Leon Russell Dies; Musician and Songwriter Was 74

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Leon Russell, April 2, 1942 - November 13, 2016

Leon Russell, April 2, 1942 – November 13, 2016

The string of classic rock deaths in 2016 continues with the news that legendary musician and songwriter Leon Russell died today (November 13) in his sleep at his Nashville home. The announcement was made on his website. The Rock and Roll Hall of Fame inductee had suffered a heart attack in July of this year, in the midst of a summer tour. Prior to that, in 2010, he underwent surgery to stop leaking brain fluid. The cause of death has not yet been disclosed.

His legacy is that of both a musician and songwriter. Russell was inducted into both the Rock Hall and Songwriters Hall of Fame in 2011. Among the many hit songs he wrote was “Superstar,” which he co-wrote with Bonnie Bramlett and which became best known for the Carpenters’ version.

He was also a member of the collective of Los Angeles-based musicians known as the Wrecking Crew that performed the music on hundreds of successful 1960s songs by acts including Jan and Dean, Frank Sinatra, the Beach Boys and The Byrds.

Related: Our extensive 2014 interview with Leon Russell

Russell became a member of Delaney & Bonnie and Friends and organized Joe Cocker’s legendary 1970 Mad Dogs & Englishmen tour. He also performed at George Harrison’s 1971 Concert for Bangladesh in New York, at which Russell performed a medley of  “Jumpin’ Jack Flash” and “Young Blood” and sang a verse on Harrison’s “Beware of Darkness.”

As a solo artist, Russell earned five gold albums. His first album was Look Inside the Asylum Choir (along with Marc Benno and the Asylum Choir), in 1968, followed in 1970 by his first proper solo album (which was self-titled) and more than three dozen others. It was 1972’s Carney that proved his most successful, reaching #2 on the albums chart. The album included his biggest hit single, the #11 “Tight Rope,” as well as its B-side, “This Masquerade,” which George Benson covered and had a huge hit with in 1976. (It earned Russell a Grammy nomination for Song of the Year.)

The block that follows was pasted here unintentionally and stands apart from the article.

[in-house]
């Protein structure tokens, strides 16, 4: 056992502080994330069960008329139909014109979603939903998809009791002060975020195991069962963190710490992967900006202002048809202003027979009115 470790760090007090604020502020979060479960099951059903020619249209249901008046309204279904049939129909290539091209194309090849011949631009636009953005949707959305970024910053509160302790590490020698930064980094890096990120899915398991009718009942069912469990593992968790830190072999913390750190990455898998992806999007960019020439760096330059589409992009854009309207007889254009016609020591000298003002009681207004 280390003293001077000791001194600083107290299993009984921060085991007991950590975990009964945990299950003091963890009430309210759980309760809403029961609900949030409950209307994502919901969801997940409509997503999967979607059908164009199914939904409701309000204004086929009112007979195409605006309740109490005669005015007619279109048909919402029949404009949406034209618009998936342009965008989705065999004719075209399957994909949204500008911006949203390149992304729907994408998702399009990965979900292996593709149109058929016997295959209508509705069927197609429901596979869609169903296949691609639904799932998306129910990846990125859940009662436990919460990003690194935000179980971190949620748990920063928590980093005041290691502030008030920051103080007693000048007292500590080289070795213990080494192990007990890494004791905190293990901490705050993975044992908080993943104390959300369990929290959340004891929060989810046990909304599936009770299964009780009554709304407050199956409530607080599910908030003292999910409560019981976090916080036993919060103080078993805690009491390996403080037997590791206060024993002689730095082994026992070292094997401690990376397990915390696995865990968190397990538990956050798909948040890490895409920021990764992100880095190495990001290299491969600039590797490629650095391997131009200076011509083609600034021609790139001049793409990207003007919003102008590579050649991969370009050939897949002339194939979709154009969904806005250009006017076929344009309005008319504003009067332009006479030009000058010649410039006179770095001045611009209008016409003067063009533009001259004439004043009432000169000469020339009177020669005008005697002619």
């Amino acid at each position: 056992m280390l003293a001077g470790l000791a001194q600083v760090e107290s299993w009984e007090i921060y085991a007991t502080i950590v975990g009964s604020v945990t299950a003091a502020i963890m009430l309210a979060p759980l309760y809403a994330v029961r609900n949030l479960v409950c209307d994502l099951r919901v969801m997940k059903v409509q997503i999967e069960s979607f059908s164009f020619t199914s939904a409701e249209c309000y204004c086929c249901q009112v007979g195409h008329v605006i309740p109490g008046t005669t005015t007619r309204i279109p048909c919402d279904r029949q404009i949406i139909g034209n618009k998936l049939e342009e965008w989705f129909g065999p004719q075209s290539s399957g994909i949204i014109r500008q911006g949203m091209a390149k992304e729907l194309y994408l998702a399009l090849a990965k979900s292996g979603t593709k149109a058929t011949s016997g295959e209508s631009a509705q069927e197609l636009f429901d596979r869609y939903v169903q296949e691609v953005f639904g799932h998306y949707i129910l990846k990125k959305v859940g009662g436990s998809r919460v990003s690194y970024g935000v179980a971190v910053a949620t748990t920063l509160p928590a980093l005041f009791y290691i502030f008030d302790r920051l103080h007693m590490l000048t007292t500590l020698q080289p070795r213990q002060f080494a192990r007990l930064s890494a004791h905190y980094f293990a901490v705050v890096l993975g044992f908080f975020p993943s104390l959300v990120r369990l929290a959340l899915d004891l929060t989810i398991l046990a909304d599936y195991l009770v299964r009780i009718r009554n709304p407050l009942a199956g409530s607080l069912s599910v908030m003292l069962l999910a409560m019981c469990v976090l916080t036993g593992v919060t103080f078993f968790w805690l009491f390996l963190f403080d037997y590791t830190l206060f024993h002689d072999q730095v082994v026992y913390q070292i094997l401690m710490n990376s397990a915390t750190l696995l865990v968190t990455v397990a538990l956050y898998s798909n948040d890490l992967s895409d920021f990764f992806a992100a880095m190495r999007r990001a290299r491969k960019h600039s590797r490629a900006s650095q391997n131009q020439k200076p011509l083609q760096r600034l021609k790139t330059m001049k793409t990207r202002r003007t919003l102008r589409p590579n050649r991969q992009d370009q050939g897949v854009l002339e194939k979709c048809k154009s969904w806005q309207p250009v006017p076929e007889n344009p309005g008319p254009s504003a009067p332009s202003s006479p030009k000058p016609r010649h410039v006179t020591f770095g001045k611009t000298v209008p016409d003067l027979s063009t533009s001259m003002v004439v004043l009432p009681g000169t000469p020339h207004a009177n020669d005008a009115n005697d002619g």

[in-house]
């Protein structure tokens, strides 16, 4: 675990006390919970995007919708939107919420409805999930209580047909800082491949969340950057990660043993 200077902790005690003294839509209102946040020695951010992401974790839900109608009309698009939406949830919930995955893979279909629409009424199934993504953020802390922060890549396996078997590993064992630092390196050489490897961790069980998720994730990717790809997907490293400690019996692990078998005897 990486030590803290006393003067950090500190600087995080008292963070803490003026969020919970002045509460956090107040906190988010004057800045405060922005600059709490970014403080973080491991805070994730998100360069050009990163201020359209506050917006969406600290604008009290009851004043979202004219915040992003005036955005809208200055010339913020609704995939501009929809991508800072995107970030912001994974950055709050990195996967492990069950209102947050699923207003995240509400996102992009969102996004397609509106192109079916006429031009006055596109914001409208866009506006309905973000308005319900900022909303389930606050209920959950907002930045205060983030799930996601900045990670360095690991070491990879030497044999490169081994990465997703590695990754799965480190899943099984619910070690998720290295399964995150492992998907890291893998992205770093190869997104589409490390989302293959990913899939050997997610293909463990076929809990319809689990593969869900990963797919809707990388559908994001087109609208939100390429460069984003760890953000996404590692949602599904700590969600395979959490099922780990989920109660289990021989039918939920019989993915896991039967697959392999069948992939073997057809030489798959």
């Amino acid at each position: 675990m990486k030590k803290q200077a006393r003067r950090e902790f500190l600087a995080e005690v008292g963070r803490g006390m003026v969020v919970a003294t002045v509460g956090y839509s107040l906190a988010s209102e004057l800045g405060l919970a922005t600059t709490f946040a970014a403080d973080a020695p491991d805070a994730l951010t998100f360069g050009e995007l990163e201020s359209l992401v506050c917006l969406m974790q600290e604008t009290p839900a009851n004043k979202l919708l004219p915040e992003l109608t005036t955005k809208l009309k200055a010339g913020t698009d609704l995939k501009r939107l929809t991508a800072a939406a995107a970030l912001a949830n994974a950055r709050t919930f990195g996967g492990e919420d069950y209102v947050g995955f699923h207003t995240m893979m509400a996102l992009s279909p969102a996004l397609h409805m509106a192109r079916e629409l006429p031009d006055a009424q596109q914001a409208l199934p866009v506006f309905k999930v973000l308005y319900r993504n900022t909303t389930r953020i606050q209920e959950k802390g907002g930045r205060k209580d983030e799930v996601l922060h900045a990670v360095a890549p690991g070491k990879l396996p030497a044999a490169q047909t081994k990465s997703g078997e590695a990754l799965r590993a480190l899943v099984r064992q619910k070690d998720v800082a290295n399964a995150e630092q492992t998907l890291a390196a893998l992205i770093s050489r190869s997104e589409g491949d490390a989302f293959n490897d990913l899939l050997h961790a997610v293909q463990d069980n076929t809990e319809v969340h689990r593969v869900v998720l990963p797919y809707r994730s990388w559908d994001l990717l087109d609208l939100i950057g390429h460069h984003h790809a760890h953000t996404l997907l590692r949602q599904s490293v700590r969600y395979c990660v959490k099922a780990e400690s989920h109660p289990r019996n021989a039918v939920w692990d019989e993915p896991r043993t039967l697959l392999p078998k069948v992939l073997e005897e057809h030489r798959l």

Related: Fellow musicians offer tributes to Russell

Russell also released four volumes of country standards under the pseudonym Hank Wilson, and several live albums, beginning with Leon Live in 1973, a top 10 hit. He released a collaborative effort, Make Love to the Music, in 1977 with his then-wife Mary Russell, one with Willie Nelson in 1979 called One For the Road and, in 1981, The Live Album with New Grass Revival. He also released a Christmas album, a set produced by Bruce Hornsby and a blues guitar album. His most recent studio release was 2014’s Life Journey.

Russell played with a who’s-who of musicians during his accomplished career, including fellow legends Bob Dylan, Eric Clapton, B.B. King, Ray Charles, Glen Campbell and the Rolling Stones. He also co-wrote Gary Lewis and the Playboys’ “She’s Just My Style” and “Everybody Loves a Clown” (and played piano on their first hit, “This Diamond Ring”), “Delta Lady,” a hit for Cocker, and many other songs.

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He was born Claude Russell Bridges in Lawton, Okla., on April 2, 1941, and began playing piano at age 4. Russell  was slightly paralyzed on his right side due to a birth injury, causing a limp, but learned how to play trumpet, guitar and other instruments as well as piano. He took on the first name Leon and by age 14 was performing professionally in Tulsa, Oklahoma, nightclubs. His early band the Starlighters included future singer-songwriter J.J. Cale and Russell also played in a Tulsa band with David Gates, later of the group Bread. Russell and his own band were hired to back Jerry Lee Lewis on tour while Leon was still in his teens.

In the late ’50s, Russell moved to Los Angeles, where he found work as a session musician, arranger and songwriter, and by the mid-’60s he was in great demand, performing on dozens of hit records by other artists. He became a member of the house band the Shindogs on the mid-’60s rock music variety program Shindig!, where he was often given solo spots in which he sang as well as play. He also appeared in The T.A.M.I. Show, the all-star 1964 live concert film starring James Brown, the Rolling Stones and others. He cut his first solo single, “Everybody’s Talking ‘Bout the Young,” in 1965 for Dot Records.

In 1969, Russell launched Shelter Records along with producer Denny Cordell and, that same year, Russell served as co-producer, arranger and musician on Joe Cocker’s self-titled second album,  which included Russell’s song “Delta Lady.” Russell was then recruited by Cocker to put together an ensemble for a large-scale road tour and he assembled the aforementioned Mad Dogs & Englishmen, using many of the same musicians with whom he’d worked with Delaney & Bonnie.

A previously unreleased 1974 documentary film about Russell, A Poem Is A Naked Person, by filmmaker Les Blank, was screened at SXSW in 2015.

Watch a nearly unrecognizable, short-haired Leon Russell perform Hank Williams’ “Jambalaya” in 1965 on Shindig! And yes, that’s Glen Campbell on banjo.

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  1. Karon
    #1 Karon 13 November, 2016, 13:59

    To lose Leon Russell and J.J. Cale was to lose the soul of Blues/Rock. Rest in peace my friends.

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